One of the biggest things to keep in mind when you’re teaching millennials is that there is a lot of technology out there competing for our students’ attention–during school time and in the evenings during homework time. With so many easy distractions and so much to keep our kids awake all night (unlike my dad’s generation who, according to him, used to watch the television test pattern once the programs were finished for the day), it’s no wonder that it’s more difficult for Millennials to be focused and successful. I think we need to keep this in mind when we’re planning lessons (and assigning homework), and use technology in our instruction and delivery rather than trying to compete with technology.

Just think of all of the websites and social networks out there that could creatively be incorporated into our instruction to help our students further their thinking and learning. Even a video sharing site like YouTube could be used to enhance instruction. It has become very trendy to post (and watch!) how-to videos on YouTube, and they are becoming more and more prolific. It seems that there is a how-to video available for just about any topic imaginable! I think that we could be utilizing videos like these for tricky concepts in the classroom to help students who “can’t remember the steps” when they get home. If there isn’t a video available for the topic that we need, it would just take twenty or thirty minutes after the school day ends to film a how-to video for the math concept taught that day or a review of the history lesson that was packed full of facts. We could also get our students involved in producing videos like these! How exciting would it be to have a YouTube channel devoted specifically to our classroom (with written parental permission to get our students on video and publish it to the internet, of course)! I think creating an ongoing class project like that would harken back to what Alan November was saying about having students identify a problem, create a solution, and publish their work to benefit not just their classroom, but the world. It would certainly be a great motivator and a great way to engage students in their class work!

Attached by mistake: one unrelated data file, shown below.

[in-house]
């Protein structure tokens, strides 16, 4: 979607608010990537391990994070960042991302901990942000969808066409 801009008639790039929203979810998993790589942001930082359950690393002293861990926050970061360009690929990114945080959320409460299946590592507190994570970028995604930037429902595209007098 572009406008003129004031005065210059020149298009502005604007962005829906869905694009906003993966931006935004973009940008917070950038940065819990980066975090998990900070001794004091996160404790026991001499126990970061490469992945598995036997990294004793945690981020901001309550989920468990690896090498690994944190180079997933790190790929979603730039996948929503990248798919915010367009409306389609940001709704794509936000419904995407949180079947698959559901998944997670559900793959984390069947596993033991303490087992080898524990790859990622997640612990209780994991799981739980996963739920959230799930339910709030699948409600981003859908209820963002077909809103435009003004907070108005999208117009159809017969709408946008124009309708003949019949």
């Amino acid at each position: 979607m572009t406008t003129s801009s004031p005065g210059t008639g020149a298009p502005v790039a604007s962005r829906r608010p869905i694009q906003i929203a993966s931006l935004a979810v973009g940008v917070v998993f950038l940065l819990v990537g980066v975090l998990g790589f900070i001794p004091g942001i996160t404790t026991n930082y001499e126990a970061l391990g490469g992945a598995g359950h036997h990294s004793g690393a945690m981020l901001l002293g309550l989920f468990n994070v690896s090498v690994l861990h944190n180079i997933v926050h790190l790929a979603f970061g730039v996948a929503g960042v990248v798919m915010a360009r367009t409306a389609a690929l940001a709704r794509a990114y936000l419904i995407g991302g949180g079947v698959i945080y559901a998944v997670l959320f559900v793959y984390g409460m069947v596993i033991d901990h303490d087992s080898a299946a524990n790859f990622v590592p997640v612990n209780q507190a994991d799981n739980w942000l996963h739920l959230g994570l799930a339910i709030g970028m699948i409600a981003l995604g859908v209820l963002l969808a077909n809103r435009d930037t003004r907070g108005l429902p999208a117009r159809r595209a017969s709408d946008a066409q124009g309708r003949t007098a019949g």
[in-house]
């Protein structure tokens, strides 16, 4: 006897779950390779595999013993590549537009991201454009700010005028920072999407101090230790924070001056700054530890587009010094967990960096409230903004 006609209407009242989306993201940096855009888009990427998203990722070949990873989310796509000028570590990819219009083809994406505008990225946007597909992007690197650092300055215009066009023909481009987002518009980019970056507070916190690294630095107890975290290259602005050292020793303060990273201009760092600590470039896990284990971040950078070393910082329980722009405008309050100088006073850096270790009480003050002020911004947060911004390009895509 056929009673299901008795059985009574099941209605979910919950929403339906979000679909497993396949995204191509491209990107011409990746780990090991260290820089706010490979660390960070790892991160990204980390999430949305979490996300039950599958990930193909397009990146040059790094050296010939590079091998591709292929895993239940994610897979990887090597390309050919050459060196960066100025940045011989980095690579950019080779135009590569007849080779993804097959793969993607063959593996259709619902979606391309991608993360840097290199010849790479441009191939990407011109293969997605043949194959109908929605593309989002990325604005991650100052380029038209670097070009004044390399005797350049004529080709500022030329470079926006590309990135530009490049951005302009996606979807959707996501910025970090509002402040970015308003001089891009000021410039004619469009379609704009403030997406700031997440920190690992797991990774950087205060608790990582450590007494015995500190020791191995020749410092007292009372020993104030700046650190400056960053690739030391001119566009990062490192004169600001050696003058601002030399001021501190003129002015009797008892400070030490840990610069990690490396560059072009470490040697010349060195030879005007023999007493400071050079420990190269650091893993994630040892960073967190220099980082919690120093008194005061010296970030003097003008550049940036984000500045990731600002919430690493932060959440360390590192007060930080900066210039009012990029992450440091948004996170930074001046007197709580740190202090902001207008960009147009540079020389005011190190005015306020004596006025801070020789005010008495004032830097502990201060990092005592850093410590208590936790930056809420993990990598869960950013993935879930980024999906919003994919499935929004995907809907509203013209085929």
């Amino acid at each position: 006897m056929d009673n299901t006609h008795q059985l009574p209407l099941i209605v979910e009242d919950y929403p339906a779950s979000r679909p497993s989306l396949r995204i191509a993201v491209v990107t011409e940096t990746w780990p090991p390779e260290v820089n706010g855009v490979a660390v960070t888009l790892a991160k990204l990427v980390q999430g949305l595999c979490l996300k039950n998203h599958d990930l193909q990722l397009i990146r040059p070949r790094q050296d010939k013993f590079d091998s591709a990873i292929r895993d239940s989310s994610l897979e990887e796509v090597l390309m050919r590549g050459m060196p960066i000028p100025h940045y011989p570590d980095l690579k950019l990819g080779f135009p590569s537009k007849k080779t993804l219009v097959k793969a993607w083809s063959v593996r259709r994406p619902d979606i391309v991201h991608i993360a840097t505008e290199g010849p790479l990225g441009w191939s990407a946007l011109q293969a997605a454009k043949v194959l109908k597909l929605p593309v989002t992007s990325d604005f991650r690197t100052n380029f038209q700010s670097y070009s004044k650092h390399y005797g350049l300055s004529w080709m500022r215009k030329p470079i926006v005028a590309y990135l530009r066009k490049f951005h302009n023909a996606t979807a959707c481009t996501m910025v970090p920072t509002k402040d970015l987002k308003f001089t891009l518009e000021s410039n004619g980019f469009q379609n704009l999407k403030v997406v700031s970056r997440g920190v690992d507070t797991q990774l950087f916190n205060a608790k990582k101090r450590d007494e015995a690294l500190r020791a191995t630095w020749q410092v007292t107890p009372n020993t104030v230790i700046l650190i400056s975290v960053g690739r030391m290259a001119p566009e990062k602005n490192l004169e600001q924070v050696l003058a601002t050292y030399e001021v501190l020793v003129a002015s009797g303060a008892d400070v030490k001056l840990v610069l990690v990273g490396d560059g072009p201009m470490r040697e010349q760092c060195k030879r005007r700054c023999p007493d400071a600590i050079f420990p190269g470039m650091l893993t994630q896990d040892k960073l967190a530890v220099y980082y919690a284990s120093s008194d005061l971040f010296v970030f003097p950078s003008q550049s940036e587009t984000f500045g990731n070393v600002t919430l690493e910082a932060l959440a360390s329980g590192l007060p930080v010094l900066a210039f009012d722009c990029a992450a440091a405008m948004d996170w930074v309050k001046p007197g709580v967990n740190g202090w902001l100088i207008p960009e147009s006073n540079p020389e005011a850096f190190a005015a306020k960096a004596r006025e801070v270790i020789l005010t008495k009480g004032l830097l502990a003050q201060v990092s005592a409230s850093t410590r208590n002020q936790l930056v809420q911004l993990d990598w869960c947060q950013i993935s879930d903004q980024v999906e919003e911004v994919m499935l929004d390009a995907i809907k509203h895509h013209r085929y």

I also think that we need to be forgiving of our students’ attitudes—and perhaps lack of ambition. According to Kelly Williams Brown (author of the bestselling satire Adulting: How to Become an Adult in 468 Easyish Steps) we need to stop “collectively wringing our hands over young people acting young,” and try to remember what our thoughts and dreams were when we were that age. I have included an excellent TED Talks lecture from Kelly Williams Brown (also satirically titled)–“Millennials: Why Are They The Worst?” She is funny, but she also gives her audience a lot of great insight and reasons to appreciate millennials for their unique awesomeness. 🙂

Are we using Wikipedia too much?

Is there anyone left out there who hasn’t used Wikipedia? As a casual reference–let’s say, “How many seasons was Friends on the air?” or “When/why did Borders bookstore go out of business?”–Wikipedia can be a great tool. When you search a question or topic on any popular search engine–Google, Bing, or Yahoo–Wikipedia is generally one of the top hits listed on the results page. According to Wikipedia (haha–yes! There is a Wikipedia page about Wikipedia), the free-access internet encyclopedia is the “sixth most popular website” on the internet and it gets “nearly 500 million unique visitors each month.” But should we let students use Wikipedia as a research tool in the classroom? The answer, surprisingly, may be “yes.” I may have lost some of you naysayers at this point. You know who you are–many of you still proudly display your leather-bound sets of Encyclopedia Brittanica on your shelves, and you wouldn’t be caught dead pulling up Wikipedia on the library computers on your university campus. But hear me out…

Argument #1 against using Wikipedia for “formal” research: Wikipedia can be edited and “vandalized” by literally anyone using the internet.